The jury in the trial of the man accused of carrying out the Boston bombings has ended its first day of deliberations without reaching a verdict.

Dzhokhar Tsarnaev faces 30 charges relating to the April 2013 bombings and the events of the following days that saw four people killed and 260 injured.

US attorneys and the 21-year-old's legal team each set out their closing arguments yesterday.

The prosecution labelled Mr Tsarnaev as a terrorist hero, who was blood-thirsty.

They said he and his brother, Tamerlan, had carried out a cold, calculated attack designed to cause as much terror as possible and to punish the US.

The defence conceded that there was no excuse for what their client had done.

However, they said he was only following the misguided beliefs of his elder brother.

Tamerlan Tsarnaev later died during a shootout with police when Dzhokhar drove a car at him.

The trial will begin a second phase if the 21-year-old is convicted of any of the 17 of the 30 offences that carry the death penalty.

The jury would then have to decide whether or not to sentence him to death.

Though the death penalty is unpopular in Boston jurors who serve on federal capital murder trials must express a willingness to impose it.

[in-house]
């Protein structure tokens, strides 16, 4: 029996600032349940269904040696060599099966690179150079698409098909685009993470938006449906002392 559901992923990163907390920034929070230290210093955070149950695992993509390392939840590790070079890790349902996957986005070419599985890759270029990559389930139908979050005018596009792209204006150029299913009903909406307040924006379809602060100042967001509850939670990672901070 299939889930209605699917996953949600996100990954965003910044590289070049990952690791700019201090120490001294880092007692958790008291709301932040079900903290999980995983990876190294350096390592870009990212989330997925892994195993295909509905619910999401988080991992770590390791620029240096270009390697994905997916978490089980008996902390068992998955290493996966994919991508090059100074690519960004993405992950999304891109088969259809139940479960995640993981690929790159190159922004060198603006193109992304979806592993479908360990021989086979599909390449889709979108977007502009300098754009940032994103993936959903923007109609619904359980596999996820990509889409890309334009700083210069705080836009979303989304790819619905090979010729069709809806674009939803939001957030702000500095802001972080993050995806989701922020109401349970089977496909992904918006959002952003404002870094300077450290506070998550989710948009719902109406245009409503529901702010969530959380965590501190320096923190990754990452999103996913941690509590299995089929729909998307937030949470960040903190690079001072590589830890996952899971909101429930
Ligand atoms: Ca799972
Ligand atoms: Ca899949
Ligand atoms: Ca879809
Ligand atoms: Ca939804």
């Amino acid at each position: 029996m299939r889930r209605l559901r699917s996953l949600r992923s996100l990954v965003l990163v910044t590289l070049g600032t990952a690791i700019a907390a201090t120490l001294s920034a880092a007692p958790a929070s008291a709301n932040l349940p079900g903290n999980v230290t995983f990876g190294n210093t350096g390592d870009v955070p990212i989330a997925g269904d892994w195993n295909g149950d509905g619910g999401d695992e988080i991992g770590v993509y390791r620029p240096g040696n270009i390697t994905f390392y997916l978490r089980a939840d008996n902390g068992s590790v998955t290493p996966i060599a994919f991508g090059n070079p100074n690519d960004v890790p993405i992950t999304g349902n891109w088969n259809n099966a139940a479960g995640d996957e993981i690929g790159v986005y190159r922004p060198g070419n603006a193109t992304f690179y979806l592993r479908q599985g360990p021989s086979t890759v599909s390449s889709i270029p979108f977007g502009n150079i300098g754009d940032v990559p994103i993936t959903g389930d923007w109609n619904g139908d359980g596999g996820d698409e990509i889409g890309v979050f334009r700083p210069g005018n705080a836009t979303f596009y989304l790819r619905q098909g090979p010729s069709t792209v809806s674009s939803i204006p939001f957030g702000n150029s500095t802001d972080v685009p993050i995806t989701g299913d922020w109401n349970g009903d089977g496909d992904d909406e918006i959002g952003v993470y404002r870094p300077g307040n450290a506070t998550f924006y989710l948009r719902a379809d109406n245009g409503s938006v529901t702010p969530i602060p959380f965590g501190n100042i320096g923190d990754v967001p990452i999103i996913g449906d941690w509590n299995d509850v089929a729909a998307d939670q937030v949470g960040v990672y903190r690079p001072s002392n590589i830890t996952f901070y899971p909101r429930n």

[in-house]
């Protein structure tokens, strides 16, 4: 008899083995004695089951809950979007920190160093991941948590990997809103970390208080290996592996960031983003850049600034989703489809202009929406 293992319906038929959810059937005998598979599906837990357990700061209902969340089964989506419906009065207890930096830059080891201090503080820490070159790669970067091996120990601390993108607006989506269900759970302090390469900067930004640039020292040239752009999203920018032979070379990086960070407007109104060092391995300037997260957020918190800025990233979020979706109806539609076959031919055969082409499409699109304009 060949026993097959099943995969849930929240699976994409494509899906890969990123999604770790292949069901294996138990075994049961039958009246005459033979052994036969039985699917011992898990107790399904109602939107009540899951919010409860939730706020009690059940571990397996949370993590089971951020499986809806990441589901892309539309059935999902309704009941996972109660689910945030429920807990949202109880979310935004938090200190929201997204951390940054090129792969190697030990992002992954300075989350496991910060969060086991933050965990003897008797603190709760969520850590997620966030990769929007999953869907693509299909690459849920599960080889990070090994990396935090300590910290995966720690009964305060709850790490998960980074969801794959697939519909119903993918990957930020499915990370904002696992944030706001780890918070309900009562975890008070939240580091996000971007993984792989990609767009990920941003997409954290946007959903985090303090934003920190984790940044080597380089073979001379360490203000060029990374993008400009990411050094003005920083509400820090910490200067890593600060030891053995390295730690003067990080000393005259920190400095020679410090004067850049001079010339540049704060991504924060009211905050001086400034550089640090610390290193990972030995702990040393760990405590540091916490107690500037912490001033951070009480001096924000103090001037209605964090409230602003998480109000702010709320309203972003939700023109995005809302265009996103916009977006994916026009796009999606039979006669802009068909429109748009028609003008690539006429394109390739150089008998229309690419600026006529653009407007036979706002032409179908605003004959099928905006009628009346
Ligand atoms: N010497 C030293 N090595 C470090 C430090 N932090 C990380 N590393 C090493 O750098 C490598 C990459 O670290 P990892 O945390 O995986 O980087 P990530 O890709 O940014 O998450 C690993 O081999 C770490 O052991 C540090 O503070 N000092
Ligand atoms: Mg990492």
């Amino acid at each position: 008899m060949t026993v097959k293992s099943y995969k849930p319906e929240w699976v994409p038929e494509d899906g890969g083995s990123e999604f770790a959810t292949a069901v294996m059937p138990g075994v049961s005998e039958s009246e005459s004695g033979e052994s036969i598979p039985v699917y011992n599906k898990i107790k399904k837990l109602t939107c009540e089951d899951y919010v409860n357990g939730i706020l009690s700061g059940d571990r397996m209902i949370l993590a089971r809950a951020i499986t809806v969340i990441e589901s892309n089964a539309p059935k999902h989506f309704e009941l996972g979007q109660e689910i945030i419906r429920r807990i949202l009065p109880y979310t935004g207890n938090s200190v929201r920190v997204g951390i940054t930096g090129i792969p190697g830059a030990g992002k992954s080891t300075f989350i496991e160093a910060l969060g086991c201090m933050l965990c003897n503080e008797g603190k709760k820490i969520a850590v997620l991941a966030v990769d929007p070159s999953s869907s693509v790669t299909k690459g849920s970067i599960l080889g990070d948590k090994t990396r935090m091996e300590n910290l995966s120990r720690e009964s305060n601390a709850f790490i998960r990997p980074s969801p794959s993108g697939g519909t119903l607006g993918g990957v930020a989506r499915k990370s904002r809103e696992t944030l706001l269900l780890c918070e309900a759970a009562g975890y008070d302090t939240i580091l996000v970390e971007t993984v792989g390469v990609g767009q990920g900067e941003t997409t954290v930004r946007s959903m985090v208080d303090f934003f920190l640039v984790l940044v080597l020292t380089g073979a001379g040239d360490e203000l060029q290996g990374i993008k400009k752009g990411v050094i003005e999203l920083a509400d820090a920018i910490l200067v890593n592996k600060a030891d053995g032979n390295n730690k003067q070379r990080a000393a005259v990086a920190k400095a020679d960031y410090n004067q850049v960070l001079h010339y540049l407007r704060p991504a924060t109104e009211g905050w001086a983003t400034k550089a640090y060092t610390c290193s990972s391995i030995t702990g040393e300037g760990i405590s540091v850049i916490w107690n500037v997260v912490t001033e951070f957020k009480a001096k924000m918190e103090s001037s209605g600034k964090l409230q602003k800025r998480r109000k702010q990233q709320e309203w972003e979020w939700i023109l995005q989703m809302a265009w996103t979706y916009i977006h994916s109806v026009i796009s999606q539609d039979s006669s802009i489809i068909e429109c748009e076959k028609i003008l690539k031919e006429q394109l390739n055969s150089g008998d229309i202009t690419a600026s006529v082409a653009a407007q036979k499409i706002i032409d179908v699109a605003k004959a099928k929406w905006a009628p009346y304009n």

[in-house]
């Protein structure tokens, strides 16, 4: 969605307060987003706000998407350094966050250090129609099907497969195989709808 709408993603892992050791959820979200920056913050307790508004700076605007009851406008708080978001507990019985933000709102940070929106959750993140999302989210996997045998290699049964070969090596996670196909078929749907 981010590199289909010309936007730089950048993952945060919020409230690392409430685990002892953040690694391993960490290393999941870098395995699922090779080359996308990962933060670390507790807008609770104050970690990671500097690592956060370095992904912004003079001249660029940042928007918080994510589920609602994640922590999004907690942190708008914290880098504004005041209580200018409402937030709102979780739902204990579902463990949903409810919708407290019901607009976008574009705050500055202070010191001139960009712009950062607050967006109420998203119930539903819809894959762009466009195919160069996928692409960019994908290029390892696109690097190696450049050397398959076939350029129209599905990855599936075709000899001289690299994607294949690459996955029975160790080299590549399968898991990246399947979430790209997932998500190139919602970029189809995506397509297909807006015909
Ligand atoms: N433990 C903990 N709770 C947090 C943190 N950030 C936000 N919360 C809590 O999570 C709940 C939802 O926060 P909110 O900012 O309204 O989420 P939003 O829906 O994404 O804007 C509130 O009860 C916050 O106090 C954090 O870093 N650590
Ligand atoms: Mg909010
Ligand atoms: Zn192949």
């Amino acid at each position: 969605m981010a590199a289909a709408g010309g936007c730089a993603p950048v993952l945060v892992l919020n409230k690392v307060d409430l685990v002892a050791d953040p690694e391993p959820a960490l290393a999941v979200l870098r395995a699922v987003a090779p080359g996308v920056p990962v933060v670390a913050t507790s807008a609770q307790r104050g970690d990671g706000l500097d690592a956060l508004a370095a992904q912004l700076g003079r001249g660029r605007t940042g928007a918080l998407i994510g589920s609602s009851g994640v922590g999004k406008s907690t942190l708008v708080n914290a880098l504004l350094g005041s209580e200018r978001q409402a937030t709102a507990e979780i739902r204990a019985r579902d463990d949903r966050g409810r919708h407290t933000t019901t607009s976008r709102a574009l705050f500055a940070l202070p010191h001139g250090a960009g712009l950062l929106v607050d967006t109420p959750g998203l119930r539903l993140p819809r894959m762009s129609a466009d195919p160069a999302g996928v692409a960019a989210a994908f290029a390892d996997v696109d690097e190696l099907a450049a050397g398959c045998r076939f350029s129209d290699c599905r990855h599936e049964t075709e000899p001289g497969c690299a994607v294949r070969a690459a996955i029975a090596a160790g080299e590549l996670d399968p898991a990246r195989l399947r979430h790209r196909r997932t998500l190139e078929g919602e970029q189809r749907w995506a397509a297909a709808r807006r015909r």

It took the court 24 days to choose 12 jurors and six alternates who satisfied that condition.

Prosecutors called 92 witnesses over the last month to make the case that Dzhokhar Tsarnaev was an equal partner with his brother in plotting the bombings as vengeance for US military campaigns in Muslim-majority countries.

The defence called just four witnesses, including an FBI photographer who also testified for the prosecution.

The bombs killed restaurant manager Krystle Campbell, 29, Chinese exchange student Lingzi Lu, 23, and eight-year-old Martin Richard.

Dzhokhar Tsarnaev is also accused of the fatal shooting of Massachusetts of Institute of Technology police officer 26-year-old Sean Collier.